He would play his last season in the NHL with the Boston Bruins as an assistant coach-player, winning his fifth and last Stanley Cup.

Upon his retirement, the Halifax Evening Mail wrote quote:

“Cy Denneny, he of the whistling shot, has hung up his skates. The man who ranked as one of the greatest sharpshooters in modern hockey, who scored more goals than any other player in the National in more seasons than one, announced his retirement from the ice game at his home here.”

Over the course of his career, he had 247 goals and 85 points in 329 games. When he retired, he was the all-time leader in goals and points. Howie Morenz would pass him for goals in 1933-34 and for points in 1931-32. He also set a record for the time as the first player to record 200 goals and the fastest to reach 200 goals, which he did in only 181 games. He would hit the 20-goal mark eight times during his career.

Even today, Denneny ranks third on the Ottawa Senators, if we include the modern Senators, trailing only Daniel Afredsson and Jason Spezza for most goals in team history.

The Ottawa Citizen would write of him quote:

“Cy Denneny reached the highest state of perfection in hockey. For many years he was considered one of the game’s greatest left-wing players, it not actually the greatest. It has never been said of him that he deliberately fouled an opponent, regardless of the fact that in his position as a forward, he received many stiff checks. He is known throughout the hockey world as one player who uses hockey intelligence of a superior type. In other words, he plays with his head as well as with his skates and stick.”

Denneny would then spend some time as a referee in the NHL from 1929 to 1931, and then began coaching in the Ottawa Valley leagues. In 1932-33, he was made the coach and manager of the Ottawa Senators. Unfortunately, the team was crippled by debt and had sold most of its best players. Denneny would last only one season with the team.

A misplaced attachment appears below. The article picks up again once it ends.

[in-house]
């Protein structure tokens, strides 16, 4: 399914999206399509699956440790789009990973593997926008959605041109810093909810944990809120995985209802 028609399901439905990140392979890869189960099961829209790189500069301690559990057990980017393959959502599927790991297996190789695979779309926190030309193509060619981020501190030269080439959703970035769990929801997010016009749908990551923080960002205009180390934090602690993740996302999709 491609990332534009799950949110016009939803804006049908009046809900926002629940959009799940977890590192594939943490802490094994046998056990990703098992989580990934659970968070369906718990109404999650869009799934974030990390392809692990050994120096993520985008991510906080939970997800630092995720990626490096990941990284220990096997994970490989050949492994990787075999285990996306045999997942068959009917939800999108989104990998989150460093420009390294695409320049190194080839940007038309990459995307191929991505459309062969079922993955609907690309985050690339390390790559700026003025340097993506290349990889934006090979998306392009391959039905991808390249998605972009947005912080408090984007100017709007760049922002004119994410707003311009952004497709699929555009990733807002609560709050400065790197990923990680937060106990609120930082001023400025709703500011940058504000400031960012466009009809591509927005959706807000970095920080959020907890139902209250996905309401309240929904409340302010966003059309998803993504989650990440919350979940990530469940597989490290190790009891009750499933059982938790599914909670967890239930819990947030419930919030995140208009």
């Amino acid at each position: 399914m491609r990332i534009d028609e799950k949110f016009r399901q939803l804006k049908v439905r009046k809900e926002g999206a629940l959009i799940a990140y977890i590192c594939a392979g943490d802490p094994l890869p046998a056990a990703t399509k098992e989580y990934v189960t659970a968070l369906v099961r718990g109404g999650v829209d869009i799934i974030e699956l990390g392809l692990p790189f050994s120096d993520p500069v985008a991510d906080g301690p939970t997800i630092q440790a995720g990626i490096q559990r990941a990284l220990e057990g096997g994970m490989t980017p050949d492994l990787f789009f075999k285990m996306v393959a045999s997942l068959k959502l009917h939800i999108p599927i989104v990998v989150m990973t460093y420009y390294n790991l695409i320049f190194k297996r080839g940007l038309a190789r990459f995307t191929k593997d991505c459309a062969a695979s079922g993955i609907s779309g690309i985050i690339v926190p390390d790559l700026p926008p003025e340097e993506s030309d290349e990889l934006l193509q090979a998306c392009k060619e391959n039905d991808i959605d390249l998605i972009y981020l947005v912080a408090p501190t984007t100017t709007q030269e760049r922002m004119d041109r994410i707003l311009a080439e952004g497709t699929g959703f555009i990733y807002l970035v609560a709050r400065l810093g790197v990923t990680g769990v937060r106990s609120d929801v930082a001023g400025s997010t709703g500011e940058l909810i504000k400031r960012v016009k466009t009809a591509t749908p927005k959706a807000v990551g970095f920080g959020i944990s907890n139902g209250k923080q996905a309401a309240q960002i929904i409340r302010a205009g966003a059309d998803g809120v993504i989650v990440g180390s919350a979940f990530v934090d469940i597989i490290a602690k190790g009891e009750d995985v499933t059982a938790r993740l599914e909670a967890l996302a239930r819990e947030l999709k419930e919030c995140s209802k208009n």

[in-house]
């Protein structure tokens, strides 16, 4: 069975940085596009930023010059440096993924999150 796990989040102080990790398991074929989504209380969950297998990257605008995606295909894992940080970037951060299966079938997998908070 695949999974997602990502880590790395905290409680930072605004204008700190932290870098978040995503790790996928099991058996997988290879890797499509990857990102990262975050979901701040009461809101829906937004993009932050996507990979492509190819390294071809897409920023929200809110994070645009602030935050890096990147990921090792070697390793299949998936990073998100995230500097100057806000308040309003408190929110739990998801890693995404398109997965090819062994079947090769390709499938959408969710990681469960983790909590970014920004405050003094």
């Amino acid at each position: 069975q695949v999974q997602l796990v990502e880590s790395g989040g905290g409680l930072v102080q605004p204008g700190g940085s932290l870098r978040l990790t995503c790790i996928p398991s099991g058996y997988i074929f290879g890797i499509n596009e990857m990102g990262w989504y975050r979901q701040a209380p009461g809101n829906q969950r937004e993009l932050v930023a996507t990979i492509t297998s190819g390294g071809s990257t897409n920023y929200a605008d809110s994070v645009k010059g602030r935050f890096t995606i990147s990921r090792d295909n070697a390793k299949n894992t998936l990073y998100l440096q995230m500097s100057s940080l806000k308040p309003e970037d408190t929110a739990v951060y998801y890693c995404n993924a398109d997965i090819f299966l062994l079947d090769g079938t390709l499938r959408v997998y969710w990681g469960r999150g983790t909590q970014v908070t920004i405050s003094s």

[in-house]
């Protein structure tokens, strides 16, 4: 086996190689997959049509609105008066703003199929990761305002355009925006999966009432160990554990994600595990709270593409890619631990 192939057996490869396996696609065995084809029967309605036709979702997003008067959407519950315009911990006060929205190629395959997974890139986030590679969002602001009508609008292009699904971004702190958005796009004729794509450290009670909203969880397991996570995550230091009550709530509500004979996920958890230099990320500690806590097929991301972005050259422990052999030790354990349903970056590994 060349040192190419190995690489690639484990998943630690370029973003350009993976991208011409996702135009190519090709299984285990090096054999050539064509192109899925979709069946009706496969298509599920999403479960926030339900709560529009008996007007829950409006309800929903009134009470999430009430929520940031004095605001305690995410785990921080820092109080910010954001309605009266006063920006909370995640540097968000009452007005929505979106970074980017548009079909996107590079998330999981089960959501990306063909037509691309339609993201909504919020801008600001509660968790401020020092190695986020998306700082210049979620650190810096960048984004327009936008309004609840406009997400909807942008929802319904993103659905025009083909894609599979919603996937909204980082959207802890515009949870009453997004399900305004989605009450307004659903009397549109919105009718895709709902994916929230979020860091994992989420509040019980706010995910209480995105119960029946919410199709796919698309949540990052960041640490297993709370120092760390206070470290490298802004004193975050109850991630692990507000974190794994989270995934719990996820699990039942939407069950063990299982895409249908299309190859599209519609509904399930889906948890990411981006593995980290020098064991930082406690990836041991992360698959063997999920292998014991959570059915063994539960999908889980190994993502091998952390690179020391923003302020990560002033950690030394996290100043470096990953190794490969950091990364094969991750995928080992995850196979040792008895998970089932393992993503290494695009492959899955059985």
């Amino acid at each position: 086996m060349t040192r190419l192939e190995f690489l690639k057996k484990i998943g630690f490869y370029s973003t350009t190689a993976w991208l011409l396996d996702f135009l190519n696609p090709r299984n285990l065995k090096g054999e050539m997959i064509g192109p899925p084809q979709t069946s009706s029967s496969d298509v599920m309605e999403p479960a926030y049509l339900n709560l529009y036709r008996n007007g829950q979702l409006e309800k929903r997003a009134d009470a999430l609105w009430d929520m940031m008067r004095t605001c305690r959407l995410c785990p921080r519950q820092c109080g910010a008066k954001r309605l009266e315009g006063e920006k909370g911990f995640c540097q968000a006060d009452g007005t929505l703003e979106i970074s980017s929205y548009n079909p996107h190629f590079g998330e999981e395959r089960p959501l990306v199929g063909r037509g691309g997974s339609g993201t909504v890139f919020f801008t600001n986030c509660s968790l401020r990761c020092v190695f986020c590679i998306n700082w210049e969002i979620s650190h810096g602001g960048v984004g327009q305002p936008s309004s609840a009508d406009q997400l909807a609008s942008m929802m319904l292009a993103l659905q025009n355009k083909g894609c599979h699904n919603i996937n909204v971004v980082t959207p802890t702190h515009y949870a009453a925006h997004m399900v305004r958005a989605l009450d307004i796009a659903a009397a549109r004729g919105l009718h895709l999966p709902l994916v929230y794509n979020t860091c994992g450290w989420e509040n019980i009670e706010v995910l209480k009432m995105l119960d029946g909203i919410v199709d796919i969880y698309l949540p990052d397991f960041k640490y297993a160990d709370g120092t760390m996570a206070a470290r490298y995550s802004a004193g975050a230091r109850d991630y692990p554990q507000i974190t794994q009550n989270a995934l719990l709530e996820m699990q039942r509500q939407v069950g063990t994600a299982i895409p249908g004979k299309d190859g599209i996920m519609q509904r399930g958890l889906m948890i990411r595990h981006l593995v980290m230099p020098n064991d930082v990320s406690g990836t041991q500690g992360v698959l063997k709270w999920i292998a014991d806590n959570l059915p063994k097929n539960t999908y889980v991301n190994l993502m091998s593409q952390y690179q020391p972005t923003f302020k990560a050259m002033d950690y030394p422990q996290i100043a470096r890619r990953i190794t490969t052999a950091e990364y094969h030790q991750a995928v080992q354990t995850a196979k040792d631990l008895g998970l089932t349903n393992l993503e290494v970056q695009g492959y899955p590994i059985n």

He was offered the chance to coach in Boston but his friend and former teammate, Eddie Gerard, would convince him not to. Denneny would say years later quote:

“Eddie and I worked side by side in a government office and we’d talk things over. We agreed there wasn’t much security in hockey.”

Denneny would add later quote:

“I thought more of the security offered by my government job than I did of a career in hockey. Top players in those days were paid only $600 to $800 as professionals.”

After his retirement from hockey, Denneny would work for the Canadian federal government as a civil servant.  He had first started working in the job in 1916, and he would work for the government until 1959. Upon his work retirement, he was presented with a clock radio, picnic basket and a certificate for his 43 years of work in the National Parks Branch.

That job with the government came about thanks to the man who brought him to Ottawa, Tom Gorman.

Denneny would say quote:

“Tommy got me my government job and we still kid each other about those days when we get together on race nights at Connaught Park.”

The same year he retired from the government; he was inducted into the Hockey Hall of Fame.

He would say upon his induction, which for some reason took 14 years from when the Hall of Fame was created, quote:

“I didn’t think they remembered me. This is a wonderful thrill. It is nice to be elected at the same time as Tiny Thompson and Jack Adams. Adams played with me on the Ottawa team, before he took the job at Detroit and Thompson was in the nets in the 1928-29 season when I was up front with the Bruins in our Stanley Cup winning year.”

On Sept. 10, 1970, Denneny would die in Ottawa at the age of 78.

In 1998, he was ranked #62 on the list of the 100 Greatest Hockey Players of All Time by The Hockey News.

Upon his death, Westwick would write quote:

“All who knew Cy would agree with the unfailing reference that an Ottawa club owner made when his name was brought up. A great little gentleman.”

Information from Hockey Hall of Fame, The Ottawa Citizen, NHL.com, Wikipedia, The Ottawa Journal, Quant Hockey, Montreal Star, Victoria Daily Times, Halifax Evening Mail,